Brian Wheeler, senior public information director at Consumers Energy, said in an emailed statement that Consumers’ solar and wind renewable resources are cost-effective. The utility, he said, continues to work with local leaders and residents to address any siting concerns as they invest in new projects. He added, “We have found many local residents appreciate the jobs, economic investment and income associated with renewable energy projects.”

A survey released in June 2014 by Sarah Mills, currently a postdoctoral fellow at the University of Michigan’s Gerald R. Ford School of Public Policy, found that “where wind energy is a topic of discussion, 53% of officials support adding turbines in their own jurisdictions, while 16% oppose this.”

Kevon Martis of the Interstate Informed Citizens Coalition disagrees with Mills’ findings on local government officials, saying that over twice as many townships have restricted wind development in their zoning ordinances than have adopted permissive wind ordinances. Martis has helped local groups opposing wind farm developments in communities throughout Michigan and Ohio.

“The one characteristics we’ve found among townships that have allowed these types of permissive regulations is that there is a conflict of interest among one or more of the policy makers, in the form of a wind lease with a developer, in that jurisdiction,” Martis said. “Opposition is quick and fierce in most parts of the state and is not just ‘city people’ who moved to the country. We see many farmers and long-time local residents opposing wind development as well, as many left-leaning environmentalists, especially in Baraga County, in the Upper Peninsula.”

Ed Rivet, executive director of the Michigan Conservative Energy Forum, said he believes that innovation, and not state mandates, will push the increase of renewable energy in Michigan.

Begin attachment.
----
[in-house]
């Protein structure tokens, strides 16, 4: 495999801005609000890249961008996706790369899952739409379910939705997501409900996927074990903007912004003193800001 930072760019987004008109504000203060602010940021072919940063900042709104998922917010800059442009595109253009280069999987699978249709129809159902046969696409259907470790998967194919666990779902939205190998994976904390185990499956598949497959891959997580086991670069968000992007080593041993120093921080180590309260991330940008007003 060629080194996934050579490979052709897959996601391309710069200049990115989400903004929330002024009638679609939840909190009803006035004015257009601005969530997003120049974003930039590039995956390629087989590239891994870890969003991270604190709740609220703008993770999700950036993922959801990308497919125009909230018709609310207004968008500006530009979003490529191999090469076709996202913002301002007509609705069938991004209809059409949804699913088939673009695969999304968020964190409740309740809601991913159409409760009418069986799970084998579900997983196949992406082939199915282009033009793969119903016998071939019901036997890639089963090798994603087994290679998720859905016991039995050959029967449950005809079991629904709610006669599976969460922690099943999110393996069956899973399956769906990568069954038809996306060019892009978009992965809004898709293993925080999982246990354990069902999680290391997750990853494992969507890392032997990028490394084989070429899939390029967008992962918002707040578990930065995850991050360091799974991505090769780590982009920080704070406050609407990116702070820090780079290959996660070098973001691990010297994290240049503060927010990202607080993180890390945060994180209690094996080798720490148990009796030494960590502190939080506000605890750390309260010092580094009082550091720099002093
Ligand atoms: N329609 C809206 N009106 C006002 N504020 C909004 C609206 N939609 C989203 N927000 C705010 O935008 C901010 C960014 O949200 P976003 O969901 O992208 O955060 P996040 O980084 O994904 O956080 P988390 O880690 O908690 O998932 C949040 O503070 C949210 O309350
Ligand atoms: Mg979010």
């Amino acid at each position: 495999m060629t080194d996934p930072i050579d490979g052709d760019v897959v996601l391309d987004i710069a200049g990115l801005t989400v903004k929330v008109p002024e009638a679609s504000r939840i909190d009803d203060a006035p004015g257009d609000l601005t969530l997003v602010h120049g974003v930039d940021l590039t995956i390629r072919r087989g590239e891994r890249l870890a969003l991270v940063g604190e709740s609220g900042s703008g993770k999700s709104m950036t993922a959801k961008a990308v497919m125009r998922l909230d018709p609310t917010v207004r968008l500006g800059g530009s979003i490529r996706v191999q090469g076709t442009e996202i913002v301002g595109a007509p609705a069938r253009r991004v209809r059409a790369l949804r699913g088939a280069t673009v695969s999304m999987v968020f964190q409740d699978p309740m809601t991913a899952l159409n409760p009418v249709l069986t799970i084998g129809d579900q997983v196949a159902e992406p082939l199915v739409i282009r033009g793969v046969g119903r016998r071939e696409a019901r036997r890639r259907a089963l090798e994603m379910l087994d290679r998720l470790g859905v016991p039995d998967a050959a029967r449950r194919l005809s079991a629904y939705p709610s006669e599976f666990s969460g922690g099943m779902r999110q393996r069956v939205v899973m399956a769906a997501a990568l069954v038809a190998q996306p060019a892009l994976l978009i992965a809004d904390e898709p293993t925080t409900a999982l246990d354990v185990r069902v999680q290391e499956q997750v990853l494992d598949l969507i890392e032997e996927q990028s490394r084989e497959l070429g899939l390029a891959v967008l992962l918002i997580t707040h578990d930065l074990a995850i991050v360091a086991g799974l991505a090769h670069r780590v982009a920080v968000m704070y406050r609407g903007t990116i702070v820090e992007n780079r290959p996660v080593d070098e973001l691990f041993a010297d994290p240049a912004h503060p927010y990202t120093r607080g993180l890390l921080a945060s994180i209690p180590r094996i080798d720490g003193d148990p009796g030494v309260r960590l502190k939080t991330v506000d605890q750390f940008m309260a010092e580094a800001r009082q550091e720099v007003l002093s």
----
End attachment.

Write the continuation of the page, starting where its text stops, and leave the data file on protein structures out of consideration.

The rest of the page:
“In general the view I have, I believe is actually shared by some environmentalists, that the RPS is sort of a device of the last century because innovation is going to drive renewable energy far more than renewable mandates [such as the renewable portfolio standard],” Rivet said. “Certainly siting is a significant issue. To what extent they can build wind, is a different question than is it worth it, do the dollars and cents pencil out? Clearly they do.”

Jason Hayes, the environmental policy director for the Mackinac Center for Public Policy, believes the renewable sources mandate is forcing noncompetitive wind and solar options into the electricity system.

“Modeling in our upcoming report on the costs of Michigan’s RPS demonstrates this policy forces Michigan’s electricity prices higher. A recent University of Chicago study also agrees that RPS policies raise prices by 17%, 12 years after they are implemented,” Hayes said. He also pointed to numbers from state regulators. “This year’s MPSC report on the cost-effectiveness of the P.A. 295 Renewable Energy Standard also shows that the ‘staff calculated levelized cost’ of the most recent signed wind contracts (without storage) for the mid-Michigan region are in the $50 to $60 / MWh range. These contract prices are about double the prices reported by MPSC staff for existing natural gas units.”

Michigan Capitol Confidential is the news source produced by the Mackinac Center for Public Policy. Michigan Capitol Confidential reports with a free-market news perspective.